Three cup aubergines

Just before Christmas, a friend asked me for this recipe, and I realised I’d never actually posted it.

This was a bit of a surprise, as it’s something I’ve been making for years. I had to send him the draft, and it was, let’s say, a little rough…

I’ve tidied it up now.

So, what exactly is “three cup aubergines”? It looks pretty questionable if you try to express it in emoji, but it’s just a veggie take on a Chinese classic: Three Cup Chicken.

I don’t think there’s a recipe in Every Grain of Rice– which has become my go-to for Chinese food – but that Serious Eats one is decent, and it’s pretty simple in any case.

The three cups in question are, historically, one each of soy, rice wine, and sesame oil, all cooked down to a sticky sauce. Although if you actually use three cups of each you’ll need to serve it with a generous side of blood pressure meds.

Both the aubergine and chicken versions are quick to make, succulent, and incredibly comforting served with a bowl of rice and some simple greens.


  • Aubergines, 2 (about 400g)
  • Onions, 3 small
  • Garlic, 6 cloves
  • Ginger, 15g
  • Soy sauce (light), 60ml
  • Shaoxing (rice wine), 100ml
  • Sesame oil, 50ml
  • Chili, to taste
  • Sugar, 2tsp
  • Dried (fermented) black soy beans, 1tbsp (optional but recommended)

This is what I make to generously serve 2 people, or as part of a set of multiple dishes for 4-6.

Shaoxing is pretty easy to come by these days, and supermarkets will often have it, albeit overpriced. If you can’t get it, there’s always sake or dry sherry.

The dried beans are a bit more niche. I bought a giant tub in a Chinese supermarket years ago. They last forever.


Great with some simple steamed leaves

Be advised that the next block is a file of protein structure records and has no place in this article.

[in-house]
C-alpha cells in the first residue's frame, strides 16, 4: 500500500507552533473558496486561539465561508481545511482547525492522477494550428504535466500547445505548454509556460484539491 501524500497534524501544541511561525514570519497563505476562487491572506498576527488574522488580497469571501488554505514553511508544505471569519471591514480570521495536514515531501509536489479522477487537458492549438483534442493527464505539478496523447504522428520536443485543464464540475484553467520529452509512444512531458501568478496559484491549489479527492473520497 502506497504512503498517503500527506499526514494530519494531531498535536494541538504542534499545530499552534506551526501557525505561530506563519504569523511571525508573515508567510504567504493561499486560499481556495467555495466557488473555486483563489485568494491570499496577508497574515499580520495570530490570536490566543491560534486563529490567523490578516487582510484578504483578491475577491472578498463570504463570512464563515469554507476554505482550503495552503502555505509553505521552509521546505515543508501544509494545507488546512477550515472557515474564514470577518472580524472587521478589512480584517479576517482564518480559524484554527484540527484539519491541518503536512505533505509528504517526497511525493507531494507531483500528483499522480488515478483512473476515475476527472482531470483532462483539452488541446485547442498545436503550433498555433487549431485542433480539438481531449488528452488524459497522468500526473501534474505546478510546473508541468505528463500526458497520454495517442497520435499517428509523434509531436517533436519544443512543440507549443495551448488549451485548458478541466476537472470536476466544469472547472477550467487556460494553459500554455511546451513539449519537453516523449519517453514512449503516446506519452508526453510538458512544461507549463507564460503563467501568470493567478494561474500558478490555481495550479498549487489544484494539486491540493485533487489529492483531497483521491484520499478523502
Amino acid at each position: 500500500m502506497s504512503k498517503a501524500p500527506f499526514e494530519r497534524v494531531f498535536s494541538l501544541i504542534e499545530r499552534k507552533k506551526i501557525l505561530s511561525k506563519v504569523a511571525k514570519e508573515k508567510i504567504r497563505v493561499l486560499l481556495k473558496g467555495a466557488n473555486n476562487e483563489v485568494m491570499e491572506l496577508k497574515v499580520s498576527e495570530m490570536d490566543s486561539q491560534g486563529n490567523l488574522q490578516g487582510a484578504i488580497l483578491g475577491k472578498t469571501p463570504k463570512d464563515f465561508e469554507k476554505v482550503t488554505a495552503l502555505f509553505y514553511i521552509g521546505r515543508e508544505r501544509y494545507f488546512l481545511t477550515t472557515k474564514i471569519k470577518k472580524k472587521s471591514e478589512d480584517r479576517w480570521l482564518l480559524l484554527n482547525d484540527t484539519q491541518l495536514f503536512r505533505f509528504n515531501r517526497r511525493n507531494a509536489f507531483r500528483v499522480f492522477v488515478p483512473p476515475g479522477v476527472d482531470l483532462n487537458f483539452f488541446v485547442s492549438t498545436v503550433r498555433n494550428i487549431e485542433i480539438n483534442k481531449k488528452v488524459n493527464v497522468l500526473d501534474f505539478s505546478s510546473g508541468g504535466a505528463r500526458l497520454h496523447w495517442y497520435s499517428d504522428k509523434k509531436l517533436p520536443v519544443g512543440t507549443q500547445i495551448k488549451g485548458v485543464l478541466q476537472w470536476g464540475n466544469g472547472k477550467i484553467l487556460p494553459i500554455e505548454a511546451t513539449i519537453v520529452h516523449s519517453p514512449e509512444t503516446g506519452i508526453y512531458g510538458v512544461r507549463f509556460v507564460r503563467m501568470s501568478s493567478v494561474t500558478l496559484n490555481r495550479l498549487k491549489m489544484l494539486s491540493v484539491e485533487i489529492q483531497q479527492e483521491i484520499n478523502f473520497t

Cut the onions into big chunks, maybe quarters. Treat the aubergines similarly – nice big chunks.

Finely slice the garlic, ginger, and chilis if you’re using them. Rinse the dried black beans.

In a pan at a medium heat, fry the onions for ten minutes or so, stirring, until they soften a bit. Add the garlic and ginger (and chili), and cook for a minute or two, stirring, until nicely aromatic.

Raise the heat slightly, and add the aubergines. Fry until they soften and begin to colour – maybe 5 mins, probably a bit more.

Add the remaining ingredients, stir it all together, and simmer on a gentle heat for about 15 mins, until most of the liquid is gone, and the aubergines are soft and sticky.

Serve with rice and some greens. I like fried lettuce with white pepper, or just some steamed pak choi.

You can also finish this in the oven, rather than simmering on the hob. This is handy if you’re making a lot of things and need the hob back. As tends to happen when I cook Chinese, and the boyfriend insistently tells me four dishes would be ‘unlucky’. Apparently, accusations of cultural insensitivity are a pretty good way to get me to make you an extra dish of fried chicken on the side…

The sauce cooks down with the sugar to become thick and unctuous, and yes, the aubergines do go a bit soggy, but it all works together beautifully, with the little dotting of black beans adding an umami punch at the end.

Left to my own devices, I double the garlic and add enough chili to incapacitate a hippo. What you do with this knowledge is between you and your conscience.

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